This workshop will be for writers of all levels, but we will try to tackle the hardest of craft elements when writing fiction: the indefinite, amorphous concepts of mood, tone, and atmosphere. In traditional fiction workshops, we talk a lot about character development, setting, clarity, plot, and narrative momentum (we of course will address these in this class), but what of painting a scene to focus not only on the emotions of the characters, but the overall attitude and style of a text. How can we play with narrative speed, syntax, voice, description, and structure to capture the right mood, tone, and atmosphere of your story? How can we take inspiration from visual art, performance, and music to evoke certain feelings and affects in your story, which will then add extra layers of meaning to your character development and plot?
When grabbing a reader's attention in the first paragraph, it often comes down to the mood, tone, and atmosphere of your writing. Mikel Dufrenne called it the work of art's "expressed world," which draws energy from the consciousness of the artist. This class will help you pinpoint and improve your fiction's "expressed world." Every week, in addition to workshopping student writing, we will read short stories and essays and learn how to better dissect a story's mood, tone, and atmosphere. This will help us give thoughtful critiques to each other's short stories/novel excerpts. We will also be sharing and discussing inspiration (book passages, songs, paintings, movie excerpts, memes, tweets etc...) with one another so that we can better understand the aims and goals of each writer in the class.
Class meetings will be held over video chat, using Zoom accessed from your private class page. While you can use Zoom from your browser, we recommend downloading the Zoom desktop client so you have access to all platform features.
- Better understanding of controlling tone, mood, atmosphere in one's own writing
- Extensive feedback, from class and instructor, on one of your short stories/novel excerpts, and a shorter, second workshop on revision practices
- 1-1 30-minute conference call with instructor, after the course, to discuss your overall writing, and a second story/novel excerpt or revision
- Better understanding of how to infuse your writing style with your own passions/inspirations
- Access to Catapult's list of writing opportunities and important submission deadlines, as well as a 10% discount on all future Catapult classes
- Be prepared to give thoughtful feedback (line edits and one-single-page response) on writing from fellow classmates (25 double-spaced pages max each)
- Weekly readings to prepare for class discussions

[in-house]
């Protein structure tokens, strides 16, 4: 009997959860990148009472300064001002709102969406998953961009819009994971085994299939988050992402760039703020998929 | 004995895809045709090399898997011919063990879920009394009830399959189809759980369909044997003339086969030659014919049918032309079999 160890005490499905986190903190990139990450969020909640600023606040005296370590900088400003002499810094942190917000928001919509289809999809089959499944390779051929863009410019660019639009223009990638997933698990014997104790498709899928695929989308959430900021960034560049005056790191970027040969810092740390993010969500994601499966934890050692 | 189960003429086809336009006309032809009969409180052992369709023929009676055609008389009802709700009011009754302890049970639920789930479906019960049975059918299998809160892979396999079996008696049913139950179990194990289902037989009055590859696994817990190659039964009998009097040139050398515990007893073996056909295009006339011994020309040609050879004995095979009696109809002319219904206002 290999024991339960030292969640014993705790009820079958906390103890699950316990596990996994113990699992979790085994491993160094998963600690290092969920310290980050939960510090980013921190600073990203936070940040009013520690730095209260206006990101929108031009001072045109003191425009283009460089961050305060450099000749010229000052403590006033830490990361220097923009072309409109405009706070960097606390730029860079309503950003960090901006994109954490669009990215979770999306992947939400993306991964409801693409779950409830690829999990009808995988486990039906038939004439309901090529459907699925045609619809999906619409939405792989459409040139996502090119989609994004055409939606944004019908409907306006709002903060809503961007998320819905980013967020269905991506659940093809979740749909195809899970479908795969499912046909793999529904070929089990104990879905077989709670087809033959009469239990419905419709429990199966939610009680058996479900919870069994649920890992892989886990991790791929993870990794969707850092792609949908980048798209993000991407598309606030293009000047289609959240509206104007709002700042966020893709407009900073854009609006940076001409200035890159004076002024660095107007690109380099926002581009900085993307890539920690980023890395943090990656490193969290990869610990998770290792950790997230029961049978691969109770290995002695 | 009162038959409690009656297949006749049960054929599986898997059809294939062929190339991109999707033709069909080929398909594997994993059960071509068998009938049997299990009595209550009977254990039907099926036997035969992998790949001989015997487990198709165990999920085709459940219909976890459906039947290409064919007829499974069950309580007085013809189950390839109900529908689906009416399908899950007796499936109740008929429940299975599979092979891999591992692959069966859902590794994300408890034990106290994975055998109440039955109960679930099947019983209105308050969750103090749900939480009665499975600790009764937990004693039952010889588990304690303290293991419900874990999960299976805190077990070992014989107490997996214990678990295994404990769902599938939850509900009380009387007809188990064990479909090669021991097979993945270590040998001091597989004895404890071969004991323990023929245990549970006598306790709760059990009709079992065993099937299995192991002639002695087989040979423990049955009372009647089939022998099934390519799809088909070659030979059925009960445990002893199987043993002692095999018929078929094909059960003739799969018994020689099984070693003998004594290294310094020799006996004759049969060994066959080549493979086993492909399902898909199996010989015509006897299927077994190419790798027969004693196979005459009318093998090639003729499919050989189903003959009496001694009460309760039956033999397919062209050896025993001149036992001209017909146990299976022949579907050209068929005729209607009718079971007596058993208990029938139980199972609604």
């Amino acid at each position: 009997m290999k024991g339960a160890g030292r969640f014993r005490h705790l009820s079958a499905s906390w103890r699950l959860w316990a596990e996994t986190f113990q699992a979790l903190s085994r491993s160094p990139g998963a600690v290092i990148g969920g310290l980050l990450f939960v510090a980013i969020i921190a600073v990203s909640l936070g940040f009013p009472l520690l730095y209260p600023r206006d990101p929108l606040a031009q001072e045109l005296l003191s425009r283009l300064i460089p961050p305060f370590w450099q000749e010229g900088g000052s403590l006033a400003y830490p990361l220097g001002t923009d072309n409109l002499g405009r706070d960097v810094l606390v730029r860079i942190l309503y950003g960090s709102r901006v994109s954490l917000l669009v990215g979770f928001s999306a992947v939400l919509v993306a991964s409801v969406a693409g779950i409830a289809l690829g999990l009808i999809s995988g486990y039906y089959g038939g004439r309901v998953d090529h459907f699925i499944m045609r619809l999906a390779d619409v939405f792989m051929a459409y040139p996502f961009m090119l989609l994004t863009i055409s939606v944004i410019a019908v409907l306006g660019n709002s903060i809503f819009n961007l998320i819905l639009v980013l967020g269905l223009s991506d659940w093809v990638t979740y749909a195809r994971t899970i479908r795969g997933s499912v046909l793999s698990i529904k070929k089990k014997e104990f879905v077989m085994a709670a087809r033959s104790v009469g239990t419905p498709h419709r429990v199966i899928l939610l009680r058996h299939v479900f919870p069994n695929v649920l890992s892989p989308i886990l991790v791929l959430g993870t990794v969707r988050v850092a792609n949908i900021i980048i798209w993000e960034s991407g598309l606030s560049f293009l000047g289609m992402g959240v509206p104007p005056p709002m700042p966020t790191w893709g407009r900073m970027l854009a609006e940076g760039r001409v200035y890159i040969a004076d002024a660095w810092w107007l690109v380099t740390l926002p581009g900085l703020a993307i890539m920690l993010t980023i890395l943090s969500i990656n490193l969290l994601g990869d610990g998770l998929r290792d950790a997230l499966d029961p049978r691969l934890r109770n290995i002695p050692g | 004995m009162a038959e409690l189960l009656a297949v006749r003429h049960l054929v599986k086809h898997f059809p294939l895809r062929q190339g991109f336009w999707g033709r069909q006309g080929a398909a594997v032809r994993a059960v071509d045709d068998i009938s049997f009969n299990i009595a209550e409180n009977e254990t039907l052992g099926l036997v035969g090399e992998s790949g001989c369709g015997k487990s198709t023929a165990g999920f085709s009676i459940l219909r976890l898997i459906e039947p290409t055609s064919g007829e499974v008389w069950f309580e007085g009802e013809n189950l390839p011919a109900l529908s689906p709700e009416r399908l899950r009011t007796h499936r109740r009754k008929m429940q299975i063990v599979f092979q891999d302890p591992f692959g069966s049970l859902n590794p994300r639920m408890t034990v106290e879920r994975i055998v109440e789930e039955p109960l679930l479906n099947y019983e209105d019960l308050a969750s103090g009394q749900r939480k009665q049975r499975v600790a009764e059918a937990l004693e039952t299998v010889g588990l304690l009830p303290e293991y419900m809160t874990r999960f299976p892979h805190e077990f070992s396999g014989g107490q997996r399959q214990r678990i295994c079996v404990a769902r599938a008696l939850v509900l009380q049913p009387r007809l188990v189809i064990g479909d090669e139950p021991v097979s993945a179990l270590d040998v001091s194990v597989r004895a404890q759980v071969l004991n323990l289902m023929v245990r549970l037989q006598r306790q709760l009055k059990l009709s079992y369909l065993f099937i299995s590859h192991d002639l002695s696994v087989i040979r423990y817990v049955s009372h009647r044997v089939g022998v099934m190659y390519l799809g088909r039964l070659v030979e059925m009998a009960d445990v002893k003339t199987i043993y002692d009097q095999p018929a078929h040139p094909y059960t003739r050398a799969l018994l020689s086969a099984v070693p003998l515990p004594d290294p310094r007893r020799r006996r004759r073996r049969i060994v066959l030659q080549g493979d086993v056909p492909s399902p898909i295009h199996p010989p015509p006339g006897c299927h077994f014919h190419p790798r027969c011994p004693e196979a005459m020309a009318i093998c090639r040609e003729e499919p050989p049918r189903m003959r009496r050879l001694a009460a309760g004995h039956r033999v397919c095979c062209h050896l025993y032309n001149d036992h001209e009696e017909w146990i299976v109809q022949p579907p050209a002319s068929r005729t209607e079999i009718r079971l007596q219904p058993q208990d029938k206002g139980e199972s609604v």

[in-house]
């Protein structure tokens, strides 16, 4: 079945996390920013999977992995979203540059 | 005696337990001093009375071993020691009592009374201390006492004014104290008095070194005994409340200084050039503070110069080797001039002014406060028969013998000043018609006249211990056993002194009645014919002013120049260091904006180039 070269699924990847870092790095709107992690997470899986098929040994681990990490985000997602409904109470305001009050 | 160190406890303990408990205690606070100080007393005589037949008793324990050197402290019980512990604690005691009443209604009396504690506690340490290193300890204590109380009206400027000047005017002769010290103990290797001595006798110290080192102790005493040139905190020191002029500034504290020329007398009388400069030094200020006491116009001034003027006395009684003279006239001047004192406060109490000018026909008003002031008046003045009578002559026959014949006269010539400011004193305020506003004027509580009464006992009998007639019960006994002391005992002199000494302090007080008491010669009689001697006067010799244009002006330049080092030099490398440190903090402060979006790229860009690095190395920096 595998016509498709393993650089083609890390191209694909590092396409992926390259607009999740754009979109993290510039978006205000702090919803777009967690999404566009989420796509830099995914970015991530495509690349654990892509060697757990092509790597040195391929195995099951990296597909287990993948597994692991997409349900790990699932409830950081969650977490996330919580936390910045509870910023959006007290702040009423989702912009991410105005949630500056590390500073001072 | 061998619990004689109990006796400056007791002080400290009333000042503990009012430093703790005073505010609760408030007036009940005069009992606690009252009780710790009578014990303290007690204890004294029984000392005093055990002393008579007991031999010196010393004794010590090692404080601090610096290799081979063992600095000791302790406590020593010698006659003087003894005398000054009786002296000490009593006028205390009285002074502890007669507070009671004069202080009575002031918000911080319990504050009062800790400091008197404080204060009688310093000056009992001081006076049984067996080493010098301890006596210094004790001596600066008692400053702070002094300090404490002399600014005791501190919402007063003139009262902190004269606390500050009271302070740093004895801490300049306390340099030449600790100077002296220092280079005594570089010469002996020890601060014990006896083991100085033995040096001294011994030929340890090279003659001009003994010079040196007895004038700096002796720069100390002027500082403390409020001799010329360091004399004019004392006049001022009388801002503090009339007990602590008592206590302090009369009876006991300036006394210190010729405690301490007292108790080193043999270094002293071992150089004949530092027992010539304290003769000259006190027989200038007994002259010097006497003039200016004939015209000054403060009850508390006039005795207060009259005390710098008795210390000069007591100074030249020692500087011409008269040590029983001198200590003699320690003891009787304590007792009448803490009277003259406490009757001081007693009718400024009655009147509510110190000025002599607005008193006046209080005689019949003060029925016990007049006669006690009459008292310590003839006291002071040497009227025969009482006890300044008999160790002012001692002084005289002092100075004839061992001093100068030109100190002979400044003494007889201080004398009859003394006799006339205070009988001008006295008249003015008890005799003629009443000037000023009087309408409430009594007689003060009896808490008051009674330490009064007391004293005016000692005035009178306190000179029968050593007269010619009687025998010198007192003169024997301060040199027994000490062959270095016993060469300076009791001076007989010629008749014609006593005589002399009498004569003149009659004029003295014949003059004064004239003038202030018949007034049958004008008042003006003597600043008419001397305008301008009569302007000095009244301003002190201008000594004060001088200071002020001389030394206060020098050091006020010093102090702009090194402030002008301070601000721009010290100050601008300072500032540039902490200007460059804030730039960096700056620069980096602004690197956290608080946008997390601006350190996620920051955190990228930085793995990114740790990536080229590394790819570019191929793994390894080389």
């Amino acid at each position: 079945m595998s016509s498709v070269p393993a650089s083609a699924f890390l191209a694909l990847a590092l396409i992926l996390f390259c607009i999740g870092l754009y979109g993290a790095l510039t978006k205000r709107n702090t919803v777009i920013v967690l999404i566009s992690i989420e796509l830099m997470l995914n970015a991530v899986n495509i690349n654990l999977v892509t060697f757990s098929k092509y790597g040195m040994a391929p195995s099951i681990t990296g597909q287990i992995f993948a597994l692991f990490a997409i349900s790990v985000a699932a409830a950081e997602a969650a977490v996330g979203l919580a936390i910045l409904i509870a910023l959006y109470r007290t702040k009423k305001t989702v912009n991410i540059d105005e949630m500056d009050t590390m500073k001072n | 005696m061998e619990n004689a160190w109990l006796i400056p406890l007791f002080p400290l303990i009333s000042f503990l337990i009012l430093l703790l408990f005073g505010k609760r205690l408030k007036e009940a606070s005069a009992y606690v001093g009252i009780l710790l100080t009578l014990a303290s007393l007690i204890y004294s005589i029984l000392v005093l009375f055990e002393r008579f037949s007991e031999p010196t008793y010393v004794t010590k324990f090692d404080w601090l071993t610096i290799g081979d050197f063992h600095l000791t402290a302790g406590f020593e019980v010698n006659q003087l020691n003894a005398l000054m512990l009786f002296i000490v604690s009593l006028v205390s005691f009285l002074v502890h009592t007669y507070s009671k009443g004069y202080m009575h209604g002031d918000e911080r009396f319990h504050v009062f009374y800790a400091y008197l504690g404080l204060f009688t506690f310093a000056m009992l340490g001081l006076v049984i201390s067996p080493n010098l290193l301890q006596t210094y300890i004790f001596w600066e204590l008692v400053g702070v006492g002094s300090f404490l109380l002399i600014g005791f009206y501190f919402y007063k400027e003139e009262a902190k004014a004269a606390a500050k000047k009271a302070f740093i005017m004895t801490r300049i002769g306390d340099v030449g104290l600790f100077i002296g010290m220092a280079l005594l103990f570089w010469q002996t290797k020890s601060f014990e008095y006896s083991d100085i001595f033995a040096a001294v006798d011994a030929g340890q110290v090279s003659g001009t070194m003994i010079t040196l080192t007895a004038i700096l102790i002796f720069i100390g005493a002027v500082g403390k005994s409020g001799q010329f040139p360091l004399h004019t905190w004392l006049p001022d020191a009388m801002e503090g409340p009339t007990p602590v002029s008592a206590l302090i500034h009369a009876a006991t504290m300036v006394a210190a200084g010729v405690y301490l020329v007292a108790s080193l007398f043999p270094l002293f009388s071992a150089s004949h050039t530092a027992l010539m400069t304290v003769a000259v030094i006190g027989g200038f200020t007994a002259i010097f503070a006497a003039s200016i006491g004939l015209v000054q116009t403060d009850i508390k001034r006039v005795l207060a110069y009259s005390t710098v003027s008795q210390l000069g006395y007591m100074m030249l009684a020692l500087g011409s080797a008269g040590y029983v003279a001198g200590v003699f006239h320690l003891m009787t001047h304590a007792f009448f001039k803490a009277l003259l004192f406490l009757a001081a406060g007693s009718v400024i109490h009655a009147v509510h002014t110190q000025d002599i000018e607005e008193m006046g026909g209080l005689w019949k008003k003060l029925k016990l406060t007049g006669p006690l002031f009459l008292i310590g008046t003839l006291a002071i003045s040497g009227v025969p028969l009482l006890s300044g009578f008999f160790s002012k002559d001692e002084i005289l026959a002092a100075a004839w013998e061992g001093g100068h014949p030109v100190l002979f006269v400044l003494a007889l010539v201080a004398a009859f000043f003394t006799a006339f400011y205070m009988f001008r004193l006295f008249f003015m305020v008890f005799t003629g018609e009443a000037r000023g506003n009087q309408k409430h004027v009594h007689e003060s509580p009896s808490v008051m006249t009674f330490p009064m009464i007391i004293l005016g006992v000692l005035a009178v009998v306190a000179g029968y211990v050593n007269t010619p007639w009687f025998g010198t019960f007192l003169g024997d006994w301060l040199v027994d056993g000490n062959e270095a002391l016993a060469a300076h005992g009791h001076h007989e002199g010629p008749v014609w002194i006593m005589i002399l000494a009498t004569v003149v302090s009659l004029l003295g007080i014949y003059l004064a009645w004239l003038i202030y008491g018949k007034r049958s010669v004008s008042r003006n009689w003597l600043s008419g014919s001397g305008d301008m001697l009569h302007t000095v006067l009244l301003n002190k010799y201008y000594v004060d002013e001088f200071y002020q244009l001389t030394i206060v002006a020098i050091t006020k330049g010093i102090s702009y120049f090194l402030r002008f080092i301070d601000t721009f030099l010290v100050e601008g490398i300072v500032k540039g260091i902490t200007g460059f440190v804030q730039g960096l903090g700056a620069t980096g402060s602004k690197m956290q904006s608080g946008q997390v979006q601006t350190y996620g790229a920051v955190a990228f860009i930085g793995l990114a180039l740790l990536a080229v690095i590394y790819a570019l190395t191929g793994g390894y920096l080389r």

- Short generative writing exercises to do each week and share with class
- Submitting a revision/second work of writing (15 pages max, unless it's a revision) to discuss with me over a conference call at the end of the course
Week 1: What is Tone, Mood, Atmosphere? Style?
Week 2: Taking Inspiration from Other Artistic Mediums
Week 3: Voice, Diction, Attitude
Week 4: Character Portraits and Development
Week 5: Character Portraits and Development (part 2)
Week 6: Description, Setting, World
Week 7: Description, Setting, World (part 2)
Week 8: Final Comments, Goodbyes
Anthony Veasna So is a queer Cambodian-American writer from Stockton, CA. He holds a B.A. from Stanford University and an M.F.A. in Fiction from Syracuse University, where he received the Joyce Carol Oates Award and a P.D. Soros Fellowship. His writing has appeared in The New Yorker, n+1, and Granta, and his comics have appeared in Hobart and Nashville Review. A Kundiman and Lambda Fellow, he’s at work on a novel about three cousins—a rapper, a standup comedian, and an illustrator—and his story collection, Afterparties, is forthcoming from Ecco/HarperCollins in summer 2021.
“Anthony facilitated constructive conversations that engaged and challenged the entire class and was very helpful! He edited my work to make much more sense and to have a better structure.”
“Anthony was amazing, always there for us. An incredibly knowledgeable instructor, who always provided very helpful feedback. He graded hard but was always constructive.”
“Anthony is very honest and critical enough while encouraging new, very complex ideas. His feedback was timely”.
“Every now and then you’re blessed with a student so wise and funny, tender and dangerous, that when the work stuns THE NEW YORKER too, you can only say toldya. So it is with Anthony Veasna So.”